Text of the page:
LONDON: European stock markets dropped today on intensifying concerns about the impact of an all-out global trade war between China and the United States.
US President Donald Trump’s trade policy also faced market scrutiny Thursday after Washington slapped Russia with new sanctions over Moscow’s alleged involvement in a nerve agent attack in Britain.
On currency markets, the ruble extended Wednesday’s losses and is now down more than four percent against the dollar after news of fresh US sanctions on Moscow.
And the pound also remains rooted near one-year lows on fears Britain will leave the European Union next year with no deal to trade with the bloc, with the country’s trade secretary and central bank boss recently warning that the chances of such a scenario are increasing.
“The market is clearly getting more nervous over the possibility of a no-deal Brexit, which would be a messy outcome for the UK economy,” said Rodrigo Catril, senior foreign-exchange strategist at National Australia Bank.
Investors remain anxious about the global impact of a burgeoning US-China trade war between the world’s two largest economic superpowers, and with the US midterm election looming in November.
Beijing said Wednesday it would impose 25 percent tariffs on $16 billion of US goods from August 23, retaliating in kind to a warning from US officials the day before and escalating a crisis that pits the world’s top two economies against each other.
While the row has sent global markets into convulsions this year, the latest development had been widely expected, with Wall Street ending mixed.
“Investors are still wondering how quickly if at all, the tariffs so far will start to affect companies and then economies,” IG analyst Chris Beauchamp told the Media.
“We know the theory, but the actual developments will take time to become clear.”
“It is also not yet clear how far it (the trade war) will all run – until the mid-terms? Or further, until he can really get some key concessions from China,” pondered Beauchamp.
“Market resilience over the past few weeks suggests investors have calmed down for the time being, at least where US equities are concerned.”
Asian stocks however largely brushed off China’s tit-for-tat response, with most markets rising on Thursday.
But in Europe, the mood turned gloomy, as Frankfurt stocks fell 0.2 percent and Paris dropped 0.5 percent in early afternoon deals.
London shed 0.7 percent around midday as the British market was hit also by a number of companies going ex-dividend – meaning the stock’s owners are no longer entitled to the most recently declared dividend.
Added to the picture, the Kremlin on Thursday slammed as “unacceptable” the fresh US sanctions — but said Russia still hopes for constructive relations with Washington.
“I don’t think the Russia move is another front in the (trade) war, however, since Russia is the United States’ 23rd largest partner, and thus not very high on the list,” noted Beauchamp, adding that Trump was likely influenced by fears he was “being too soft on Moscow”.
London – FTSE 100: DOWN 0.7 percent at 7,719.41 points
Frankfurt – DAX 30: DOWN 0.2 percent at 12,610.88
Paris – CAC 40: DOWN 0.5 percent at 5,476.54
EURO STOXX 50: DOWN 0.4 percent at 3,480.90
Tokyo – Nikkei 225: DOWN 0.2 percent at 22,598.39 (close)
Hong Kong – Hang Seng: UP 0.9 percent at 28,607.30 (close)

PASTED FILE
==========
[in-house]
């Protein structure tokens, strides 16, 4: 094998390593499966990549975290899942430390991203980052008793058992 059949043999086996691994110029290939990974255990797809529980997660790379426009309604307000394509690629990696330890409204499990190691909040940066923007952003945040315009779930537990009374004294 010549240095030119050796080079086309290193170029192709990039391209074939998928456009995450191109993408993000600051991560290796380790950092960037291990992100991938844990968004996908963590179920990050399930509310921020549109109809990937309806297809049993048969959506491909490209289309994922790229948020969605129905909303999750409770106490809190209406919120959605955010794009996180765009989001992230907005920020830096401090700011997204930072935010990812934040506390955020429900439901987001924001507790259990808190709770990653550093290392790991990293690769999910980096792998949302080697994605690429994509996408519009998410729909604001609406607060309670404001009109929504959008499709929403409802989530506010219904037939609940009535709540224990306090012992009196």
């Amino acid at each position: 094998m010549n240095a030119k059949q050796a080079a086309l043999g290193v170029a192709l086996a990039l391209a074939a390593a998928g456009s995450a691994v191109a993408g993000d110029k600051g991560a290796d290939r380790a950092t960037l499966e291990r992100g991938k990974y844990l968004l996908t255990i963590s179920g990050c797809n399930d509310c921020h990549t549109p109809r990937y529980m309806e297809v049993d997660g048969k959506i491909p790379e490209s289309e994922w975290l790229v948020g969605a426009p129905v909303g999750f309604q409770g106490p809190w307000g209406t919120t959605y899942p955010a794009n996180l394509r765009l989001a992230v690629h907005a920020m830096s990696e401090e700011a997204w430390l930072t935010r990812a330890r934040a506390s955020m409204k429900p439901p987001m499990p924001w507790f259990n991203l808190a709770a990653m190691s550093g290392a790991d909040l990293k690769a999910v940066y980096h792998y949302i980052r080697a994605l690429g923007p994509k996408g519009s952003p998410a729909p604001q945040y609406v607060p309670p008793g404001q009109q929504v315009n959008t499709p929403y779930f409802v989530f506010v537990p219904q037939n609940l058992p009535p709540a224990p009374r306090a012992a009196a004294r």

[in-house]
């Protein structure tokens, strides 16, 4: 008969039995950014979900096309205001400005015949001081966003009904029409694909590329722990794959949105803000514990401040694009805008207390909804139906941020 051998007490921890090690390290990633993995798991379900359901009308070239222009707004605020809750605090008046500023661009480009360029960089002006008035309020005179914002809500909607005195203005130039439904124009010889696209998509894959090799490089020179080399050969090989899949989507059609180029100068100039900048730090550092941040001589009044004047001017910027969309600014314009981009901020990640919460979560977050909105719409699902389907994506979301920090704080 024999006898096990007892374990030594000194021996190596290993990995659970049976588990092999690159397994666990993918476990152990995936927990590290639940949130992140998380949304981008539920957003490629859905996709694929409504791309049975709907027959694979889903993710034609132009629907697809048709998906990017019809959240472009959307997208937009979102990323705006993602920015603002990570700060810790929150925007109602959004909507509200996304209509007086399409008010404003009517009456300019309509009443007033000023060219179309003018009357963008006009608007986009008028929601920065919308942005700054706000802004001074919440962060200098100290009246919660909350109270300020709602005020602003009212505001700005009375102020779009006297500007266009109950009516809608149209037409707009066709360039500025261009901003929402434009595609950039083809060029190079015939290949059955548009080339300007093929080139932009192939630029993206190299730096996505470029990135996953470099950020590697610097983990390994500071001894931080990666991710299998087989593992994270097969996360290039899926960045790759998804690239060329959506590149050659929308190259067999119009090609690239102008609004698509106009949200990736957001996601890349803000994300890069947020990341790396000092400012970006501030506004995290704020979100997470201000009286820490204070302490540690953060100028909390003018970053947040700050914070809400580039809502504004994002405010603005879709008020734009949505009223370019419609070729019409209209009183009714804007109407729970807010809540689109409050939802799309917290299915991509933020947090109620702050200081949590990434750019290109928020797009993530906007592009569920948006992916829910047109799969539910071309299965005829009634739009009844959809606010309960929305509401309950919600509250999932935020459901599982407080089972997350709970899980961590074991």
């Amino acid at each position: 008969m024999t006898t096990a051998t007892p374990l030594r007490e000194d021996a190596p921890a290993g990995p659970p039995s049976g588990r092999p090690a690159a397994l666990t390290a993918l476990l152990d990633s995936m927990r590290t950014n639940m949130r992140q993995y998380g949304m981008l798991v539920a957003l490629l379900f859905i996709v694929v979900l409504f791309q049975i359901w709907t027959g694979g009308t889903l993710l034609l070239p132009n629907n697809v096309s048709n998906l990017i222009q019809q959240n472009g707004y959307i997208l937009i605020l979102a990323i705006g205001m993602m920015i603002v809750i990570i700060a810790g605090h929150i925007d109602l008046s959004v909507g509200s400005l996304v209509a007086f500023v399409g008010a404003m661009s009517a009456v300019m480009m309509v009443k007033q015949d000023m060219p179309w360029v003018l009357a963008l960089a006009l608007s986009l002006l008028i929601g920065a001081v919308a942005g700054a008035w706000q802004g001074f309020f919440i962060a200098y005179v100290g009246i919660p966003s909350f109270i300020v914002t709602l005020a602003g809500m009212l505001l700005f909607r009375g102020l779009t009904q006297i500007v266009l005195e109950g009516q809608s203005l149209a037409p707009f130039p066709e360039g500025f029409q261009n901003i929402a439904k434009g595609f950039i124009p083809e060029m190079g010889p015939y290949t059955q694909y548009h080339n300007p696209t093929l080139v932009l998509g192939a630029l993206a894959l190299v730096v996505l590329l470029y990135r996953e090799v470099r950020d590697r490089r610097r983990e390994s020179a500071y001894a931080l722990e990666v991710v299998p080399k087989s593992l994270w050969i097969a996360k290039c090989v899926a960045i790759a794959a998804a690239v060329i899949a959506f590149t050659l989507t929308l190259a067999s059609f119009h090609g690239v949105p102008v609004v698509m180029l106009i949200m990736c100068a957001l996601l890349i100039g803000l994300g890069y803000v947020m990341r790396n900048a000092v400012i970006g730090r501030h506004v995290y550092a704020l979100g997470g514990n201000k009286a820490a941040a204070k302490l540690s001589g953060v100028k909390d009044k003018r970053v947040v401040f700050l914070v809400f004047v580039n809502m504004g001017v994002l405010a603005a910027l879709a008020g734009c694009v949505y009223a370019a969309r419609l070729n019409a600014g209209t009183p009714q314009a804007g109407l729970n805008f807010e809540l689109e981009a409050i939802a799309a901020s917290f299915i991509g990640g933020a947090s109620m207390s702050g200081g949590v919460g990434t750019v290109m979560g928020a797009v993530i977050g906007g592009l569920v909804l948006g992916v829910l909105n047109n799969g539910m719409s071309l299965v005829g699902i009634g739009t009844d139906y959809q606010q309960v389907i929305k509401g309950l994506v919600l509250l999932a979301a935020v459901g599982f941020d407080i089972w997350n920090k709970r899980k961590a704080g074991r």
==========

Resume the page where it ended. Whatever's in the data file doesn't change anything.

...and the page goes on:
Shanghai – Composite: UP 1.8 percent at 2,794.38 (close)
New York – Dow Jones: DOWN 0.2 percent at 25,583.75 (close)
Euro/dollar: DOWN at $1.1592 from $1.1610 at 2100 GMT
Pound/dollar: DOWN at $1.2876 from $1.2882
Dollar/yen: UP at 111.12 yen from 110.98 yen
Oil – Brent Crude: UP four cents at $72.32 per barrel
Oil – West Texas Intermediate: DOWN three cents at $66.91
Meanwhile, the world’s biggest temporary staffing agency said today it saw revenue growth last quarter as uncertainty in key European markets helped drive demand for short-term workers.
Economic growth slowed in Europe in the second quarter, but a range of other issues also discouraged firms from hiring permanent staff, said Adecco.
“Between the elections in Italy, Brexit, uncertainty in Catalonia, the strikes in France, there are lots of elements that weren’t favorable to growth,” said firm’s chief executive Alain Dehaze.
“Even if just barely, this lack of clarity had a tendency to push companies to prefer flexible hiring,” he said after the company announced its second-quarter results.
Overall, Adecco’s revenue edged 1 percent higher to 6.1 billion euros ($7.0 billion) in April through June. Net profits fell by 11 percent to 170 million euros as the company stepped up investments to modernize and restructure its operations.
Revenue growth was fastest in Italy, at 11 percent when adjusted for factors like changes in the value of the currencies and the number of working days.
Italy has been gripped by the uncertainty that was aggravated by an election that finally led to a populist government that has already moved to tighten restrictions on firing staff.
In France, Adecco’s largest market, revenues rose by 8 percent for placement of temporary workers, with increases driven by the manufacturing, logistics, and automotive sectors.
France also has labor market rules that make it more difficult to reduce staff numbers when business slows, which employers say to discourage them from taking on permanent employees.
“The impact of the strikes was clearly marked, but it is difficult to quantify in terms of hiring,” said Dehaze.
Meanwhile, in Britain and Ireland, Adecco also saw strong revenue growth of 6 percent thanks in part to winning new contracts. Ireland will feel the largest impact from Britain leaving the EU if London is not able to work out easy access to the single market.
In Spain and Portugal, revenues rose by 5 percent, after having grown strongly in previous quarters due to the recovery of the Spanish economy and uncertainty triggered by Catalonia’s independence drive.